Butter me up: Homemade cinnamon-honey butter in the Vitamix blender

As I sit here writing this post, I am enjoying some luscious homemade strawberry ice cream (made with real cream, not skim milk like I usually do) made in the Vitamix.

Picture 018But I digress. I wanted to tell you about my first attempt at making butter in the Vitamix. As a dietitian, you may be wondering why I am making my own butter. Well, #1: I am not against eating butter (everything in moderation); #2: I have a machine that can do it and wanted to see how easy or hard it was; and #3 I had some whipping cream in the fridge that was getting close to its expiration date and wanted to use it up.


2 cups of heavy whipping cream

salt to taste

additional flavorings or herbs to season the butter (I’m using cinnamon and honey.)

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Procedure according to the VM cookbook with notes from me:

1. Add whipping cream into VM and secure lid. Select Variable 1. Turn VM on and quickly increase to 10, then to High. Blend until the mixture is thick and you hear a change in the sound of the machine. [This happened for me in less than 30 seconds.]

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2. Stop the machine and scrape down sides of machine. Select Variable 5. Turn machine on and blend for 5 seconds, stop and scrape sides again. Repeat this process several times until you see the mixture start to flow easier and fluid appears.

[This is how the VM cookbook says to make butter. However, when I watched a VM clip on making butter, the chef just used the tamper to continuously feed the cream into the blades and still was able to get butter. I may try this next time as it was slightly cumbersome to keep removing the lid and scraping down the sides every 5 seconds. After doing this about 7 or 8 times, my cream was starting to look like butter.]

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3. Blend for a few seconds more until butter starts to set up in the center of the container [I never really saw this, but stopped anyway in fear that I might just end up with really, really whipped cream. I likely did blend it too long, but this didn’t seem to affect my end product.]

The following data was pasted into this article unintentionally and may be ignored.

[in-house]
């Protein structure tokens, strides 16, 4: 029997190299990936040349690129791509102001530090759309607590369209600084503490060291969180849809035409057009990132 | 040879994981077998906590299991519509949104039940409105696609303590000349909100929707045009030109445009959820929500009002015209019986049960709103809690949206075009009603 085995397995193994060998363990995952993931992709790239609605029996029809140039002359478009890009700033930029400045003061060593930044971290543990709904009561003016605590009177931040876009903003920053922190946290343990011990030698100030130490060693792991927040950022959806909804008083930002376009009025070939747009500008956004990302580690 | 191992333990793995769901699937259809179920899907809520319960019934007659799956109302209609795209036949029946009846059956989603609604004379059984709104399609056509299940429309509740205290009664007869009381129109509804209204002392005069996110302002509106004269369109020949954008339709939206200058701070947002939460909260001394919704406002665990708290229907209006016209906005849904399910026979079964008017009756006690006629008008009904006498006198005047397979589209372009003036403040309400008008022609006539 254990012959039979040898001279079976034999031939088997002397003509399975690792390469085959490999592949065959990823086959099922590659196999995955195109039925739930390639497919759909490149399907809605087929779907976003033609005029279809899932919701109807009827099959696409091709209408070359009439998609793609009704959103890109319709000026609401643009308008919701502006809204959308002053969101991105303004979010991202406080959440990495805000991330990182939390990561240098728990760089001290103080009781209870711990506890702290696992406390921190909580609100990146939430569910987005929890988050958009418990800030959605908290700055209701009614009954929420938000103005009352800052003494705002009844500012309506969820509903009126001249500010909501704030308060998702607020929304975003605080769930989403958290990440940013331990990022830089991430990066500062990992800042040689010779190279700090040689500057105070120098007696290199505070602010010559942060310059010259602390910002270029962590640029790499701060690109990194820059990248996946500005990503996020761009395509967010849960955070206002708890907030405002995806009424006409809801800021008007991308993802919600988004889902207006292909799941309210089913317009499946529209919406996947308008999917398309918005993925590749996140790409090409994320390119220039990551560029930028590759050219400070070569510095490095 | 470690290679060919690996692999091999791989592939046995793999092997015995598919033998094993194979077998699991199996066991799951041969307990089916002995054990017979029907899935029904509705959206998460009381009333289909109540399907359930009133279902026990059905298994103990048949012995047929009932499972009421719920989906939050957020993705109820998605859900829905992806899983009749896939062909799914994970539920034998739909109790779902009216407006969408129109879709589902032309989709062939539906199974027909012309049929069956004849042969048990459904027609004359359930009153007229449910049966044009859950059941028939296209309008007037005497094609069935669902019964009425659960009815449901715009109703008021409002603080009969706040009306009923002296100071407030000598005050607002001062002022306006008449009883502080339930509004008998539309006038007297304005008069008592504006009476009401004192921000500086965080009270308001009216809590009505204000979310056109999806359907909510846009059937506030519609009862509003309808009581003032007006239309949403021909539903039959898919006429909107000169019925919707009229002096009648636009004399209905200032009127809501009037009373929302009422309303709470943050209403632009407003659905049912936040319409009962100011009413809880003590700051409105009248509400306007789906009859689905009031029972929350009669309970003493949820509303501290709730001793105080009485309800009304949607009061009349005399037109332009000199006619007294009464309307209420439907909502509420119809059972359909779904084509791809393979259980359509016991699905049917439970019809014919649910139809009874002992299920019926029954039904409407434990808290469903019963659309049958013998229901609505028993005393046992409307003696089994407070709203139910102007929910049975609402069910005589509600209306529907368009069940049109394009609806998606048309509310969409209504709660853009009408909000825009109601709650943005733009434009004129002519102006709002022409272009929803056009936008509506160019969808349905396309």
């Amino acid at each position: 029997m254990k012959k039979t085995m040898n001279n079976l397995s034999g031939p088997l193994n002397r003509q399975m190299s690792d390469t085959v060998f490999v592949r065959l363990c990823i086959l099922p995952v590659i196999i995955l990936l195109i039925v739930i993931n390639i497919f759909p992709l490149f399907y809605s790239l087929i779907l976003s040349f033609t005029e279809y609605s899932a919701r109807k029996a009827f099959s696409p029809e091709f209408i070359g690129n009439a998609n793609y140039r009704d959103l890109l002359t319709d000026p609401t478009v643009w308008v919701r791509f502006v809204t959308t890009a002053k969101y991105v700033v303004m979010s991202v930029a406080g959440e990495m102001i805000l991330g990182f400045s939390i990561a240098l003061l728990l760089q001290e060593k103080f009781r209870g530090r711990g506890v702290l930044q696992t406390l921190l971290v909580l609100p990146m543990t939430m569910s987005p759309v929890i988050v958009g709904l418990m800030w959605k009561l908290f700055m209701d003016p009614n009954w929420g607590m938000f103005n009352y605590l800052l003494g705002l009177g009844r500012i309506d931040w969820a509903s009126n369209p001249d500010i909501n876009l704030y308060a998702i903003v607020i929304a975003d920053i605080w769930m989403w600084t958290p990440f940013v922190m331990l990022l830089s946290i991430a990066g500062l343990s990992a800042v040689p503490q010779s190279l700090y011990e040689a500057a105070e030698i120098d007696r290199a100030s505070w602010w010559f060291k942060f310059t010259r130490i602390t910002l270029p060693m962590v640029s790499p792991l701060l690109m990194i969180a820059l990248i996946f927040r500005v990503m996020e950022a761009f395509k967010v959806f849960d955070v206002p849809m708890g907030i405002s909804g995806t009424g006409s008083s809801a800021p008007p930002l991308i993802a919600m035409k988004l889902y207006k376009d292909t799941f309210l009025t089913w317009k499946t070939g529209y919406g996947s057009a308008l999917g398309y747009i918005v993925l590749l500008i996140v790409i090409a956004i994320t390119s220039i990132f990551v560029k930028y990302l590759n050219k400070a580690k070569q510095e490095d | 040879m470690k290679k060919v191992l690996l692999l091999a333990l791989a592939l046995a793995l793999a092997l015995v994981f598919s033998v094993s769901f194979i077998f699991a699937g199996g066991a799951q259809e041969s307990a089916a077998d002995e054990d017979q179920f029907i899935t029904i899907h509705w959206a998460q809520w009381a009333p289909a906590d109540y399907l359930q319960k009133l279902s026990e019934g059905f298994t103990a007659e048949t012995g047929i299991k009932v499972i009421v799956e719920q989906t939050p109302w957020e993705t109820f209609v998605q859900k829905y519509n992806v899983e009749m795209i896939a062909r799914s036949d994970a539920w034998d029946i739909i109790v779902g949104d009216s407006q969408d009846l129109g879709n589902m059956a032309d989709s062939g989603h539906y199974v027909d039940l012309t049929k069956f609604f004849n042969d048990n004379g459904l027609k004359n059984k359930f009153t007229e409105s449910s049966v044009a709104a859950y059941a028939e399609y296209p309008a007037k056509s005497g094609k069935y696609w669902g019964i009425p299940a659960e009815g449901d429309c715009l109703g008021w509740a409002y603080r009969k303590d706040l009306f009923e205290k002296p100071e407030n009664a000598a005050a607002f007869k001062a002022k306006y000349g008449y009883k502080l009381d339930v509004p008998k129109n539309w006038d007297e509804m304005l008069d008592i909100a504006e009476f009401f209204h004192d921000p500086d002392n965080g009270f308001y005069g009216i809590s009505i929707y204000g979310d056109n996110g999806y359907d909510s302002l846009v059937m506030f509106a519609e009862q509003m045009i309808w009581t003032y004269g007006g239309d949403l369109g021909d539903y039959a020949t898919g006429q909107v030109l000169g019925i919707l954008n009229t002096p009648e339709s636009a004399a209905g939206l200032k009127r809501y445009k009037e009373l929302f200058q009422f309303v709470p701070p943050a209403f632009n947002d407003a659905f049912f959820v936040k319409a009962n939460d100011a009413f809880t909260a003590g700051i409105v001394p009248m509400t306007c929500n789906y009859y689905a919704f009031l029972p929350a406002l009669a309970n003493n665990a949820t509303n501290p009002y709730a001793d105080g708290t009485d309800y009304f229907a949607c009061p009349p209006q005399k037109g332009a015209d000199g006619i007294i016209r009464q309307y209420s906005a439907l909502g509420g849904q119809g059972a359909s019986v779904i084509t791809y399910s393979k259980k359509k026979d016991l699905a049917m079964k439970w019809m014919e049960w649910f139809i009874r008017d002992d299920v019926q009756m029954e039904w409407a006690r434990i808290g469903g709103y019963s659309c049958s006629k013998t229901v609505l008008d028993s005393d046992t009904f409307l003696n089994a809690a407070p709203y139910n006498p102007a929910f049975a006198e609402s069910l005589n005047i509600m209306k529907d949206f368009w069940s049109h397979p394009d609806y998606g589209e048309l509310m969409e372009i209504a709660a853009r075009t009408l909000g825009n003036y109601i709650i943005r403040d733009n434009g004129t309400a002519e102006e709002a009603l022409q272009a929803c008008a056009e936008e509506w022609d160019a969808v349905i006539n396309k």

4. Place butter in a fine strainer to drain.

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At this point, there is a lot of liquid in the butter. I let my butter sit for a good 30 minutes or so while I ate dinner, but this likely isn’t necessary. I used a spoon to help drain the liquid from the butter and after a little bit of mushing it around, the product appeared more solid like Butter!

I wanted to make some cinnamon-honey butter and some regular butter, so I put the divided the butter into 2 bowls and sprinkled some cinnamon and added a little bit of honey (maybe about 1/2 tsp) to one half. To the other half of butter, I just added a sprinkle of salt. Be careful. A little salt goes a long way! [You could also add in herbs or seasonings directly into the VM during the blending process, but I didn’t since I wanted to make 2 flavors.]

My roommate suggested that I make the butter pretty for the pictures for this blog, so I formed the butter into sticks and wrapped them in waxed paper and put them in the fridge.

I plan on eating it on homemade coconut dinner rolls tomorrow for breakfast, along with my Shrek juice (green smoothie).

PS: I apologize for the dark photos. My VM experiments always seem to happen really late at night.

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